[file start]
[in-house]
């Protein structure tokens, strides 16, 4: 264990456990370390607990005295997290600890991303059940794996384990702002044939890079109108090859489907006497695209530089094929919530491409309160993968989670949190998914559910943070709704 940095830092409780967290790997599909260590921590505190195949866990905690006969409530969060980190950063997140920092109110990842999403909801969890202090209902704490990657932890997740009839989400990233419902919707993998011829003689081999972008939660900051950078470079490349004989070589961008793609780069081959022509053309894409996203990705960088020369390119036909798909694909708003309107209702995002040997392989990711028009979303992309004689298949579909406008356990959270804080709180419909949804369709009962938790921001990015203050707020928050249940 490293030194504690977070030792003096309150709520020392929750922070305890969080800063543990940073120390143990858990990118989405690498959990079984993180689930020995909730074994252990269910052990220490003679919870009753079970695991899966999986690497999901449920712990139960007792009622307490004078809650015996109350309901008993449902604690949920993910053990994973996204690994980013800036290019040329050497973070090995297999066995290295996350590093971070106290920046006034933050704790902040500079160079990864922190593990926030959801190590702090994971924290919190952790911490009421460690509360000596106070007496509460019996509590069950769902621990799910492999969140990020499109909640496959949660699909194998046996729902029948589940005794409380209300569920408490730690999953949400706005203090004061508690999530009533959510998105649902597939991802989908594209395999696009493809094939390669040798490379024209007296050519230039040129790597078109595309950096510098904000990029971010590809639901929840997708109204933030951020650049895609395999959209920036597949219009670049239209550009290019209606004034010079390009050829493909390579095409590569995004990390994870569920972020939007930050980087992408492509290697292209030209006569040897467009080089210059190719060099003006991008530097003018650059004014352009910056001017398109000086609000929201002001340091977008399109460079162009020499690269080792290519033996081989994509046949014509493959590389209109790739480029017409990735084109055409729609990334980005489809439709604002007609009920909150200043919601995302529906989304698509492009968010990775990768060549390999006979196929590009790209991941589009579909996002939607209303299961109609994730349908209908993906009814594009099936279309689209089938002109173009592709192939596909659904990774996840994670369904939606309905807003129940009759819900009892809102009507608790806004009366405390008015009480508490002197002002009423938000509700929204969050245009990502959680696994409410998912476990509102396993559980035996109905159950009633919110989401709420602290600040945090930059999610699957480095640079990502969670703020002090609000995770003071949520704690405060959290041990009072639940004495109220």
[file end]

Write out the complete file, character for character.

[in-house]
């Protein structure tokens, strides 16, 4: 264990456990370390607990005295997290600890991303059940794996384990702002044939890079109108090859489907006497695209530089094929919530491409309160993968989670949190998914559910943070709704 940095830092409780967290790997599909260590921590505190195949866990905690006969409530969060980190950063997140920092109110990842999403909801969890202090209902704490990657932890997740009839989400990233419902919707993998011829003689081999972008939660900051950078470079490349004989070589961008793609780069081959022509053309894409996203990705960088020369390119036909798909694909708003309107209702995002040997392989990711028009979303992309004689298949579909406008356990959270804080709180419909949804369709009962938790921001990015203050707020928050249940 490293030194504690977070030792003096309150709520020392929750922070305890969080800063543990940073120390143990858990990118989405690498959990079984993180689930020995909730074994252990269910052990220490003679919870009753079970695991899966999986690497999901449920712990139960007792009622307490004078809650015996109350309901008993449902604690949920993910053990994973996204690994980013800036290019040329050497973070090995297999066995290295996350590093971070106290920046006034933050704790902040500079160079990864922190593990926030959801190590702090994971924290919190952790911490009421460690509360000596106070007496509460019996509590069950769902621990799910492999969140990020499109909640496959949660699909194998046996729902029948589940005794409380209300569920408490730690999953949400706005203090004061508690999530009533959510998105649902597939991802989908594209395999696009493809094939390669040798490379024209007296050519230039040129790597078109595309950096510098904000990029971010590809639901929840997708109204933030951020650049895609395999959209920036597949219009670049239209550009290019209606004034010079390009050829493909390579095409590569995004990390994870569920972020939007930050980087992408492509290697292209030209006569040897467009080089210059190719060099003006991008530097003018650059004014352009910056001017398109000086609000929201002001340091977008399109460079162009020499690269080792290519033996081989994509046949014509493959590389209109790739480029017409990735084109055409729609990334980005489809439709604002007609009920909150200043919601995302529906989304698509492009968010990775990768060549390999006979196929590009790209991941589009579909996002939607209303299961109609994730349908209908993906009814594009099936279309689209089938002109173009592709192939596909659904990774996840994670369904939606309905807003129940009759819900009892809102009507608790806004009366405390008015009480508490002197002002009423938000509700929204969050245009990502959680696994409410998912476990509102396993559980035996109905159950009633919110989401709420602290600040945090930059999610699957480095640079990502969670703020002090609000995770003071949520704690405060959290041990009072639940004495109220």